Researchers have developed a smartphone app as the sole method for monitoring weight loss.
The My Meal Mate app allows users to monitor their food intake and exercise, set a weight loss target and sends a weekly update on progress via text message.
The smartphone app was used on average every other day in the trial, whilst the average use of the website and paper diary was about once a week.
As a result, over the 6 months of the study those using the app lost on average 4.6kg (10lbs), compared with the 2.9kg (6.5lbs) and 1.3kg (3lbs) lost by the paper-based and online diary users, respectively.
The Department of Health has calculated the direct costs of obesity on the NHS to be 5.1 billion pounds a year and an estimated 40,000 people die annually from conditions attributable to being overweight or obese.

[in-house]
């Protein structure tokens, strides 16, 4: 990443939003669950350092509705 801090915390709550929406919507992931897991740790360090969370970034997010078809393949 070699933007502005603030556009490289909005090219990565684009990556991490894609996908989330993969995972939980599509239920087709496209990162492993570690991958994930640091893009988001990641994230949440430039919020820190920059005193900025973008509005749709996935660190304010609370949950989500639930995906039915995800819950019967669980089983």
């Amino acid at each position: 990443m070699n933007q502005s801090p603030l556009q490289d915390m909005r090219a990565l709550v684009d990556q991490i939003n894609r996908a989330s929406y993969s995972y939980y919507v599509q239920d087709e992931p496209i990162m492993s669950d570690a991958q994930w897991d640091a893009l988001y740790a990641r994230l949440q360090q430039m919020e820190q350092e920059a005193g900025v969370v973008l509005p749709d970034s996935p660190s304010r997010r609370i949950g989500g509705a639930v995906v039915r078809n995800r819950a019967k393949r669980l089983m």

"Smartphone technology could be harnessed to promote health; generally people don't know how many calories they are eating daily. My Meal Mate really helped people monitor their food intake and resulted in an important amount of weight loss," Professor Janet Cade, from the School of Food Science and Nutrition, who lead the project, said.
"The labelling on food packaging can help people to identify sensible food choices but it doesn't enable them to understand the cumulative effects of the foods they eat. Keeping a food diary allows us to see where we might be eating too much and the app has proved to be the most effective tracking method by far," Professor Cade added.
Unlike other currently available smartphone apps that are aimed at helping people monitor food intake and lose weight, My Meal Mate is the first free app to contain a large UK-based food database.
This allows users to map their eating habits easily to the products they consume.
It is also the first such app to be hosted for download on the NHS Choices website.
The findings have been published in the Journal of Internet Medical Research.